Twas the night after Christmas, when all through the house
Lots of gadgets were whirring, but none had a mouse.
People meters were strung to their TVs with care,
In the hopes that some ratings soon would be there.
Sorry, I couldn’t resist. That holiday metaphor may be overwrought, but it’s also incredibly apt, because the days after Christmas have always proved challenging for television audience measurement, because of the impact all those new gizmo and gadgetry gifts have on the way households watch television -- and even how they connect, or increasingly, bypass it.
It was a challenge in the old days when Nielsen field technicians merely had to deal with new TV sets, VCRs, DVRs, and DVD players being installed, but over time, as new “connected” -- and arguably disconnected -- TV devices have emerged, the challenge has gone from the field workers to the head office, which has to decide what even constitutes TV viewing, and which devices and modes of accessing television and other video content fall under its definition.
Those decisions will be made soon, most likely well in advance of the start of next fall’s new TV season. And to their credit, Nielsen executives have been extremely open in discussing the possible changes in the way it defines television viewing, and the TV universe estimates that go along with it, but I don’t think anyone is really prepared for what will happen when it is actually implemented, and the denominator for television currency shifts from television sets to, well, anything that can display a “television” signal.
The transition won’t be easy, but it is inevitable. And it’s inevitable that it will happen this year, because we all know that “television” no longer is just television sets, and all Nielsen has been doing for the past many years that people have been unwrapping Xboxes, Rokus, iPads, and the ilk, has been to sweep their viewing behavior under the tatters of wrapping paper piled in the corner.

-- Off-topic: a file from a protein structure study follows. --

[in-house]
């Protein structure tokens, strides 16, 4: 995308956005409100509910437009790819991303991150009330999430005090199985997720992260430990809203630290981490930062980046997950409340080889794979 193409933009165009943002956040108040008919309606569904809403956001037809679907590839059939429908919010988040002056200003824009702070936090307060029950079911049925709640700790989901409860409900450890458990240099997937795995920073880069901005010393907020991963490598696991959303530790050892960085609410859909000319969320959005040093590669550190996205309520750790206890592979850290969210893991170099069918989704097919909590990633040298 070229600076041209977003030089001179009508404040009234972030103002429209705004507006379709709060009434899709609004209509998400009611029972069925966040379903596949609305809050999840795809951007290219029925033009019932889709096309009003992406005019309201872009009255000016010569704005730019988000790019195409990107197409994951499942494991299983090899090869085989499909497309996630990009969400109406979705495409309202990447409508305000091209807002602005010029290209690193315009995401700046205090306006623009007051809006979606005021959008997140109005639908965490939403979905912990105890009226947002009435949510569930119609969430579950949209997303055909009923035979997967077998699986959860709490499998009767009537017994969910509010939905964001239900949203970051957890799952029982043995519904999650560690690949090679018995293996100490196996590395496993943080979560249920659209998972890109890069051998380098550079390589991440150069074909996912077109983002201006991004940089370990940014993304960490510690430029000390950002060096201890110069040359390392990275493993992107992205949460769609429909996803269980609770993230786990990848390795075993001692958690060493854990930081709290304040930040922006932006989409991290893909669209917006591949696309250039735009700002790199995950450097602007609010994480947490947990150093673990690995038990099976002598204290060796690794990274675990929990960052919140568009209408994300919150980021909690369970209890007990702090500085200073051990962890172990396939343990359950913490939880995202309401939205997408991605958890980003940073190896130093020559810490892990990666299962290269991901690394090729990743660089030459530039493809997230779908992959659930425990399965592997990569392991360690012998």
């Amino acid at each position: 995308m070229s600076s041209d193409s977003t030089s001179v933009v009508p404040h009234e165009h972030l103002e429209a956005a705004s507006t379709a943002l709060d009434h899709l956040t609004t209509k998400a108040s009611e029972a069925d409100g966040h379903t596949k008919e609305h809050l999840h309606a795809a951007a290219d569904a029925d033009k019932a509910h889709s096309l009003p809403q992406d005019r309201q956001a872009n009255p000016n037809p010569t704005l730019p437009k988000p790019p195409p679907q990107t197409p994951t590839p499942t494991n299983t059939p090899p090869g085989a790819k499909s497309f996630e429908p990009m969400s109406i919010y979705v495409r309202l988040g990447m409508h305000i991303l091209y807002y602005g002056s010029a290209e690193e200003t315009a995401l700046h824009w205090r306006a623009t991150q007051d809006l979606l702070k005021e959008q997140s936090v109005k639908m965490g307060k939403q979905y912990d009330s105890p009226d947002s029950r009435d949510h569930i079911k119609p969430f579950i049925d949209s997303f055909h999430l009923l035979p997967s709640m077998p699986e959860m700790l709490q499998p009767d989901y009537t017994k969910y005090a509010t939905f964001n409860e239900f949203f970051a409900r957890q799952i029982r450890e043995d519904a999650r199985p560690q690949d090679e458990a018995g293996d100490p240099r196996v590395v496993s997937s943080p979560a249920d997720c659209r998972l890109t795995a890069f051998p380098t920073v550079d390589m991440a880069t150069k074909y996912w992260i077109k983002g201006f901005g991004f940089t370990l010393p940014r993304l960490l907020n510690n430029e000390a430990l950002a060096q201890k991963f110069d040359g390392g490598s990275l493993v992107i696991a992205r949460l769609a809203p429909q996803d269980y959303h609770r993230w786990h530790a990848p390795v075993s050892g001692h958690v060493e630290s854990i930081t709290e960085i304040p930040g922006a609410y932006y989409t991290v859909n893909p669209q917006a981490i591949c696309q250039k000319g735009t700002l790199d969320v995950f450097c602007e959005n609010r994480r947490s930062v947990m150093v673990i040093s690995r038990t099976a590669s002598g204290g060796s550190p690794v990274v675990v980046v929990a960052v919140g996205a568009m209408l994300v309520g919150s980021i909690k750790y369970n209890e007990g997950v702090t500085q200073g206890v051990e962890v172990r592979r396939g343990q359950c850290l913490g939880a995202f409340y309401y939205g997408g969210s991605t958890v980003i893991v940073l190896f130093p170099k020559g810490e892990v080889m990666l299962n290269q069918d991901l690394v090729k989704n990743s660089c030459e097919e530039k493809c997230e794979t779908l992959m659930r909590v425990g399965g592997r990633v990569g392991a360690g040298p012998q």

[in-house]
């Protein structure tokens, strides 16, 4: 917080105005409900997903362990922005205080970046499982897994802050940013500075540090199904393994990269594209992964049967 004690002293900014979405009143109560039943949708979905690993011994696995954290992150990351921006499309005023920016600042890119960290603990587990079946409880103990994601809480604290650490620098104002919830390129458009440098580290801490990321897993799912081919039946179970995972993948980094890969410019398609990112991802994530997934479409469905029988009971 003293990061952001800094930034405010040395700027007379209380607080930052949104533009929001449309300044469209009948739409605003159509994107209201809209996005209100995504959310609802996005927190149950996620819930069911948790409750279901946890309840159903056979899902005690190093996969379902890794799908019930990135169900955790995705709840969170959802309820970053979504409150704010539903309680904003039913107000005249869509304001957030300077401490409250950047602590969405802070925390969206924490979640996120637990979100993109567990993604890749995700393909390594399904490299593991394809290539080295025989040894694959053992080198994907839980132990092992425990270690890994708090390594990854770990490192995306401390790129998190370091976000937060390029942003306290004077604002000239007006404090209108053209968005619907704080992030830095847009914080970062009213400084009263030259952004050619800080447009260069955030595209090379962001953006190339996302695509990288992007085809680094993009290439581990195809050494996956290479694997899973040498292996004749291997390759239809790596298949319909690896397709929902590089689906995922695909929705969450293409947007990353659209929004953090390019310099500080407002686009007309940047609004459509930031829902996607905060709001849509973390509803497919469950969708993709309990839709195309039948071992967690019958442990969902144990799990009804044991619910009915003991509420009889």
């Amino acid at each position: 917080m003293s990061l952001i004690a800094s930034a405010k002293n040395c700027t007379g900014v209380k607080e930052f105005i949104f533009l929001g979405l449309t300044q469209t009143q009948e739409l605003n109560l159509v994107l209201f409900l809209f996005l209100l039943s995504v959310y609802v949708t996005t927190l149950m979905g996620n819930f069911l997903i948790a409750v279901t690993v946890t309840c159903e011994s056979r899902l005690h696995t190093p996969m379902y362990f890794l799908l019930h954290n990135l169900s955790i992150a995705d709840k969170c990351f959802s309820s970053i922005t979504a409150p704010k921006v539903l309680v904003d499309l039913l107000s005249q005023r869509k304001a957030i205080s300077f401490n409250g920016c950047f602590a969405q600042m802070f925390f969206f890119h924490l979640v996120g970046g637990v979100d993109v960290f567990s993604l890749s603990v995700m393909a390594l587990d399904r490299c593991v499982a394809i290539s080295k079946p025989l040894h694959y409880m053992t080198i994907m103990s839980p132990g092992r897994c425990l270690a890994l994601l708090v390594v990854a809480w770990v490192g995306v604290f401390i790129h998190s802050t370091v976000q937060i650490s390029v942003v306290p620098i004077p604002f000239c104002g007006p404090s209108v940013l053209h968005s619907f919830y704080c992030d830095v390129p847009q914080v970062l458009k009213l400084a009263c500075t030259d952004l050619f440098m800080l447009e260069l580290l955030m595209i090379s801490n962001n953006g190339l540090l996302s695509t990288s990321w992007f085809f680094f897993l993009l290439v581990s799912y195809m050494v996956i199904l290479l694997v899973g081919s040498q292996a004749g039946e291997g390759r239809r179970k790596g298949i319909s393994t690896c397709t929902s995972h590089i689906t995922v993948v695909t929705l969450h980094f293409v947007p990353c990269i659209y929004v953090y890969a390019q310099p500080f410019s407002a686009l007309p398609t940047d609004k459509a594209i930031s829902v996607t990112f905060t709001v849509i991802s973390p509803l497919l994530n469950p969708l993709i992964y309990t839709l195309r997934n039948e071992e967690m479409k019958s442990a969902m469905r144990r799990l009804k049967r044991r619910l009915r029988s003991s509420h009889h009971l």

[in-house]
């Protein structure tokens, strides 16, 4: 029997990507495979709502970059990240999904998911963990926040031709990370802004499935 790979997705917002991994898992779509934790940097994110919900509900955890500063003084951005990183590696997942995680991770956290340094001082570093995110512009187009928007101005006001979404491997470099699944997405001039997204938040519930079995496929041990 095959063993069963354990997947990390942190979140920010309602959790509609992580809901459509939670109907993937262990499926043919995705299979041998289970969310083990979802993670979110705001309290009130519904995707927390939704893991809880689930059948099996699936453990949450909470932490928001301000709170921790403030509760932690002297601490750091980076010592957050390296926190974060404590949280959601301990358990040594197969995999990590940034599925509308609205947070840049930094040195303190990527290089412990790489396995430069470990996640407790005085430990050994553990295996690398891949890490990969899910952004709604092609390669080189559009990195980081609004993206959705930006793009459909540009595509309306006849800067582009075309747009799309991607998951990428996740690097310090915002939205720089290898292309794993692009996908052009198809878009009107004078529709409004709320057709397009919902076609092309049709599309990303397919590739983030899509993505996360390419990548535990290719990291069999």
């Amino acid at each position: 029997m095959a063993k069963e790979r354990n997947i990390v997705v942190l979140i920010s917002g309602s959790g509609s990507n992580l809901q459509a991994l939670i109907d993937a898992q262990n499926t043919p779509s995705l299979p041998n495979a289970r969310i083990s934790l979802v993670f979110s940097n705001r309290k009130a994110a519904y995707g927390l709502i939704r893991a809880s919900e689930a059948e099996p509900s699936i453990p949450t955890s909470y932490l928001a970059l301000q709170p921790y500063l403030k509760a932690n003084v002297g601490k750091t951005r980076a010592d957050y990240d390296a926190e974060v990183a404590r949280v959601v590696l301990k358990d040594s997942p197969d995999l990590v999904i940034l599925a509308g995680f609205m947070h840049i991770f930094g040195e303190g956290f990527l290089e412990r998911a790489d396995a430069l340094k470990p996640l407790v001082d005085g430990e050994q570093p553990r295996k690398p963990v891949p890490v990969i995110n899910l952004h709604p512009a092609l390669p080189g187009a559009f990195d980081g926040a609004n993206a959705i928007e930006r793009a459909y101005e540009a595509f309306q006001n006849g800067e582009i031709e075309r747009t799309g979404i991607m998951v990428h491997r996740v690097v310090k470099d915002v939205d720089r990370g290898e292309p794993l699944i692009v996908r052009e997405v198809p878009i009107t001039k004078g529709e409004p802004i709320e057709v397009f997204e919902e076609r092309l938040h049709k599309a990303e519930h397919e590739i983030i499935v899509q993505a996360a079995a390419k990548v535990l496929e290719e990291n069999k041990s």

It’s not the first time television has had to redefine itself, but unlike past redefinitions that were spurred mainly by one dominant technology -- cable TV, VCRs, DVRs -- the ones doing the defining now are so varied that it may not be possible to neatly retrofit the way people experience television across them. Ultimately, Nielsen and its clients will agree to some solution, and that will become the new standard bearer for “television” that is the basis for TV ratings, and advertising buys. But the reality is that people will continue to expand the ways they connect with video content, and it will be up to the advertising industry to figure out whether those consumer video viewing experiences fit into its definitions -- and budgets -- for television.
And until that happens, let me wish a happy Christmas to all, and to all, a good fight.